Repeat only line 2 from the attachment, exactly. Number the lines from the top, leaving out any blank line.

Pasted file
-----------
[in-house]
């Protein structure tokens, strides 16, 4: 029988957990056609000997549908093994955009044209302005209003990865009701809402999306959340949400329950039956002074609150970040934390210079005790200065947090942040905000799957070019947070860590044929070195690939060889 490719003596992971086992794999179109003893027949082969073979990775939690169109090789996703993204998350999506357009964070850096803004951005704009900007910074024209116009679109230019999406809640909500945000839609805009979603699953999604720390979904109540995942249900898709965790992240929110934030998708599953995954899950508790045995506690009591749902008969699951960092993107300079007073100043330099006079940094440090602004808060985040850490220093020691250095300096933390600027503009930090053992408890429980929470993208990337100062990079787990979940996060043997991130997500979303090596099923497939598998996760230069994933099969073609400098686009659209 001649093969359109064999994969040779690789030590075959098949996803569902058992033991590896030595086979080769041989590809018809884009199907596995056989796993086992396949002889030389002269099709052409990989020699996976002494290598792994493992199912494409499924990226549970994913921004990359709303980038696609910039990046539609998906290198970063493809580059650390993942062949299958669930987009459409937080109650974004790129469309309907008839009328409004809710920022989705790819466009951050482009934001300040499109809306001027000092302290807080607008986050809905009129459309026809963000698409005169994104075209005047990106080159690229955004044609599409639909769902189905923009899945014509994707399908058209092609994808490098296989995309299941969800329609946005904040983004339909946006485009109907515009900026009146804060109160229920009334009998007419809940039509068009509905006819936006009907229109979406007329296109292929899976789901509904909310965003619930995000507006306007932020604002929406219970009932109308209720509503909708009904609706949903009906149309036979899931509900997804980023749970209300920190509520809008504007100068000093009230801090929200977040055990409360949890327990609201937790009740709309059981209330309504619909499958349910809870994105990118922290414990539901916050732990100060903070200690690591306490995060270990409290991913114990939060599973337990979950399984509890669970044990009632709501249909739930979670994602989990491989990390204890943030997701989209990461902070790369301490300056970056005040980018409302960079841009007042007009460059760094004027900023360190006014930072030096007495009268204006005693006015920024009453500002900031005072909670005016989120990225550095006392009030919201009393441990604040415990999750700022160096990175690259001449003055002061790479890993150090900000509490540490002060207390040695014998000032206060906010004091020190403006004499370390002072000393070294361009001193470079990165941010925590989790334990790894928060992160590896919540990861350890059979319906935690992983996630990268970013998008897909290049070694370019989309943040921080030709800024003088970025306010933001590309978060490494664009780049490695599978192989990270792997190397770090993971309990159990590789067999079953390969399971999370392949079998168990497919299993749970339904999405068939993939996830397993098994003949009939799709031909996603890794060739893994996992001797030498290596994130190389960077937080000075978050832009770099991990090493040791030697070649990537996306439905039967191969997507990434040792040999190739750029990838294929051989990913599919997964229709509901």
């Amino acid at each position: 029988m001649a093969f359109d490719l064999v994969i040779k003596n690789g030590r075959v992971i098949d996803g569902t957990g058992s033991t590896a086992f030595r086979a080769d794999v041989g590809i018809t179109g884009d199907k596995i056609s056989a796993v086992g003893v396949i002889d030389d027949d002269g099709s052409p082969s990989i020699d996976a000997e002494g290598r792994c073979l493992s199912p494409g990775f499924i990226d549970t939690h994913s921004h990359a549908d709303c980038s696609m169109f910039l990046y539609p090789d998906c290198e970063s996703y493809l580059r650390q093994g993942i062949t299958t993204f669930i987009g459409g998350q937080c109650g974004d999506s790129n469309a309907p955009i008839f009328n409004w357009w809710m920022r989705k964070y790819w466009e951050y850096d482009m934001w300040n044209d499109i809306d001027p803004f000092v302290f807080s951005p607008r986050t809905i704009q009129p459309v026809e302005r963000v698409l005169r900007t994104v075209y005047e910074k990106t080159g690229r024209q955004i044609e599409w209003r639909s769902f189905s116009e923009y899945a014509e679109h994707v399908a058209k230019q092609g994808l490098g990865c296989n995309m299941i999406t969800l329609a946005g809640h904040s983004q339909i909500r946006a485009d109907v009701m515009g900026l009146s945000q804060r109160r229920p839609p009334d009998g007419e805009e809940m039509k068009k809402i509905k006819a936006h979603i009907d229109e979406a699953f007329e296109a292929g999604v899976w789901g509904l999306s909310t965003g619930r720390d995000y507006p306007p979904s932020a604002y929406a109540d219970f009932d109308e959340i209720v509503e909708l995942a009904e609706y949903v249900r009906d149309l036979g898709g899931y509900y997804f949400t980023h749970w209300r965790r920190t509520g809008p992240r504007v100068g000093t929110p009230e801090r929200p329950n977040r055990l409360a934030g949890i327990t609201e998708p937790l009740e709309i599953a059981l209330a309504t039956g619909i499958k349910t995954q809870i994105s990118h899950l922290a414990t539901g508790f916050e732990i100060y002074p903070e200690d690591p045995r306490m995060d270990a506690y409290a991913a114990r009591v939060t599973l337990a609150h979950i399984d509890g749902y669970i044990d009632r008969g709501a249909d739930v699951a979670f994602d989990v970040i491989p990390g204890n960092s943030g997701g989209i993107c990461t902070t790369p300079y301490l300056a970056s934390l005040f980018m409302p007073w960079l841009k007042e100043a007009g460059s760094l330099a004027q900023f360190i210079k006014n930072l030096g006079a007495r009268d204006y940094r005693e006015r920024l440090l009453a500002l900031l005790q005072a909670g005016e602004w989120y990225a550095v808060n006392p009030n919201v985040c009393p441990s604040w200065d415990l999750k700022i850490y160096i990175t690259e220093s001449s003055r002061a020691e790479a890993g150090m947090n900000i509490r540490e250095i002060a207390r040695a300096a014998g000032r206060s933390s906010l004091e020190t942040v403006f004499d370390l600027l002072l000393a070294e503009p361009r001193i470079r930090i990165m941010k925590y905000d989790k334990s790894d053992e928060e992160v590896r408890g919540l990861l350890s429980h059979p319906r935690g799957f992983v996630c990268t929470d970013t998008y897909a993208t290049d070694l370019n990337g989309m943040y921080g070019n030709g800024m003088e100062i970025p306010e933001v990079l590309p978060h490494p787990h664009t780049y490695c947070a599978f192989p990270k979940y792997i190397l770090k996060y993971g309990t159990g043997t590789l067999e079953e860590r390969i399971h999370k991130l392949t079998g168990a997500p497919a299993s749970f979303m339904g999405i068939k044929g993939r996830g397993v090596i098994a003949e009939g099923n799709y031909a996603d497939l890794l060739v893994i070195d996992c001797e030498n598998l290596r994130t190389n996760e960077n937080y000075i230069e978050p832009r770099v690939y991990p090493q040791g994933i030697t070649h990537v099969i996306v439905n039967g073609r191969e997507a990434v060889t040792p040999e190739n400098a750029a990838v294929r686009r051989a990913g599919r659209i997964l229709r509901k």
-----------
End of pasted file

């Protein structure tokens, strides 16, 4: 029988957990056609000997549908093994955009044209302005209003990865009701809402999306959340949400329950039956002074609150970040934390210079005790200065947090942040905000799957070019947070860590044929070195690939060889 490719003596992971086992794999179109003893027949082969073979990775939690169109090789996703993204998350999506357009964070850096803004951005704009900007910074024209116009679109230019999406809640909500945000839609805009979603699953999604720390979904109540995942249900898709965790992240929110934030998708599953995954899950508790045995506690009591749902008969699951960092993107300079007073100043330099006079940094440090602004808060985040850490220093020691250095300096933390600027503009930090053992408890429980929470993208990337100062990079787990979940996060043997991130997500979303090596099923497939598998996760230069994933099969073609400098686009659209 001649093969359109064999994969040779690789030590075959098949996803569902058992033991590896030595086979080769041989590809018809884009199907596995056989796993086992396949002889030389002269099709052409990989020699996976002494290598792994493992199912494409499924990226549970994913921004990359709303980038696609910039990046539609998906290198970063493809580059650390993942062949299958669930987009459409937080109650974004790129469309309907008839009328409004809710920022989705790819466009951050482009934001300040499109809306001027000092302290807080607008986050809905009129459309026809963000698409005169994104075209005047990106080159690229955004044609599409639909769902189905923009899945014509994707399908058209092609994808490098296989995309299941969800329609946005904040983004339909946006485009109907515009900026009146804060109160229920009334009998007419809940039509068009509905006819936006009907229109979406007329296109292929899976789901509904909310965003619930995000507006306007932020604002929406219970009932109308209720509503909708009904609706949903009906149309036979899931509900997804980023749970209300920190509520809008504007100068000093009230801090929200977040055990409360949890327990609201937790009740709309059981209330309504619909499958349910809870994105990118922290414990539901916050732990100060903070200690690591306490995060270990409290991913114990939060599973337990979950399984509890669970044990009632709501249909739930979670994602989990491989990390204890943030997701989209990461902070790369301490300056970056005040980018409302960079841009007042007009460059760094004027900023360190006014930072030096007495009268204006005693006015920024009453500002900031005072909670005016989120990225550095006392009030919201009393441990604040415990999750700022160096990175690259001449003055002061790479890993150090900000509490540490002060207390040695014998000032206060906010004091020190403006004499370390002072000393070294361009001193470079990165941010925590989790334990790894928060992160590896919540990861350890059979319906935690992983996630990268970013998008897909290049070694370019989309943040921080030709800024003088970025306010933001590309978060490494664009780049490695599978192989990270792997190397770090993971309990159990590789067999079953390969399971999370392949079998168990497919299993749970339904999405068939993939996830397993098994003949009939799709031909996603890794060739893994996992001797030498290596994130190389960077937080000075978050832009770099991990090493040791030697070649990537996306439905039967191969997507990434040792040999190739750029990838294929051989990913599919997964229709509901």